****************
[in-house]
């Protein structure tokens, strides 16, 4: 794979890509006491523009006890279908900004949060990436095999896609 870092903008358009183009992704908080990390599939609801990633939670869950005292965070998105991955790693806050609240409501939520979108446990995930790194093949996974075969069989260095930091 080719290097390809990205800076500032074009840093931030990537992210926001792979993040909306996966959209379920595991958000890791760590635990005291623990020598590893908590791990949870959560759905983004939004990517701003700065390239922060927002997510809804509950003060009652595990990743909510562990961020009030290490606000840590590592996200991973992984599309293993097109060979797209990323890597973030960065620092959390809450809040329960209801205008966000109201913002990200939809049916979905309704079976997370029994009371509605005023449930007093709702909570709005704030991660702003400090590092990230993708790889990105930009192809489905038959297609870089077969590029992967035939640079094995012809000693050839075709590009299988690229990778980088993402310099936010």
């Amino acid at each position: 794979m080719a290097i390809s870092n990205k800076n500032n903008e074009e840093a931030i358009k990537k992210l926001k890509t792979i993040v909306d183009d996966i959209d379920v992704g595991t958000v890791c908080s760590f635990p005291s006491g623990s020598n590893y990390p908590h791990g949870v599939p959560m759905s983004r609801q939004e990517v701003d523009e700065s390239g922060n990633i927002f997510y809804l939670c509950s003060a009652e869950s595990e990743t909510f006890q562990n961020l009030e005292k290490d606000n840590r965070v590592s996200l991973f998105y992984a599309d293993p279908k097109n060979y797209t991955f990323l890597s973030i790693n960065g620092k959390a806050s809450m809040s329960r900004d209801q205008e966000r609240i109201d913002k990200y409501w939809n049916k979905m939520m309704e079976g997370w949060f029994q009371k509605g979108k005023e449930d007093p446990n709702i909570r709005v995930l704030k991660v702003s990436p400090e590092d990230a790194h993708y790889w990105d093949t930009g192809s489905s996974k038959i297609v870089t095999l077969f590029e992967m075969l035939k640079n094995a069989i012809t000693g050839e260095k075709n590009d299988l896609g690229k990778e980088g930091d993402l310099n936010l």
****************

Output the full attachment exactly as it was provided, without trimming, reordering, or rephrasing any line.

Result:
[in-house]
């Protein structure tokens, strides 16, 4: 794979890509006491523009006890279908900004949060990436095999896609 870092903008358009183009992704908080990390599939609801990633939670869950005292965070998105991955790693806050609240409501939520979108446990995930790194093949996974075969069989260095930091 080719290097390809990205800076500032074009840093931030990537992210926001792979993040909306996966959209379920595991958000890791760590635990005291623990020598590893908590791990949870959560759905983004939004990517701003700065390239922060927002997510809804509950003060009652595990990743909510562990961020009030290490606000840590590592996200991973992984599309293993097109060979797209990323890597973030960065620092959390809450809040329960209801205008966000109201913002990200939809049916979905309704079976997370029994009371509605005023449930007093709702909570709005704030991660702003400090590092990230993708790889990105930009192809489905038959297609870089077969590029992967035939640079094995012809000693050839075709590009299988690229990778980088993402310099936010």
């Amino acid at each position: 794979m080719a290097i390809s870092n990205k800076n500032n903008e074009e840093a931030i358009k990537k992210l926001k890509t792979i993040v909306d183009d996966i959209d379920v992704g595991t958000v890791c908080s760590f635990p005291s006491g623990s020598n590893y990390p908590h791990g949870v599939p959560m759905s983004r609801q939004e990517v701003d523009e700065s390239g922060n990633i927002f997510y809804l939670c509950s003060a009652e869950s595990e990743t909510f006890q562990n961020l009030e005292k290490d606000n840590r965070v590592s996200l991973f998105y992984a599309d293993p279908k097109n060979y797209t991955f990323l890597s973030i790693n960065g620092k959390a806050s809450m809040s329960r900004d209801q205008e966000r609240i109201d913002k990200y409501w939809n049916k979905m939520m309704e079976g997370w949060f029994q009371k509605g979108k005023e449930d007093p446990n709702i909570r709005v995930l704030k991660v702003s990436p400090e590092d990230a790194h993708y790889w990105d093949t930009g192809s489905s996974k038959i297609v870089t095999l077969f590029e992967m075969l035939k640079n094995a069989i012809t000693g050839e260095k075709n590009d299988l896609g690229k990778e980088g930091d993402l310099n936010l």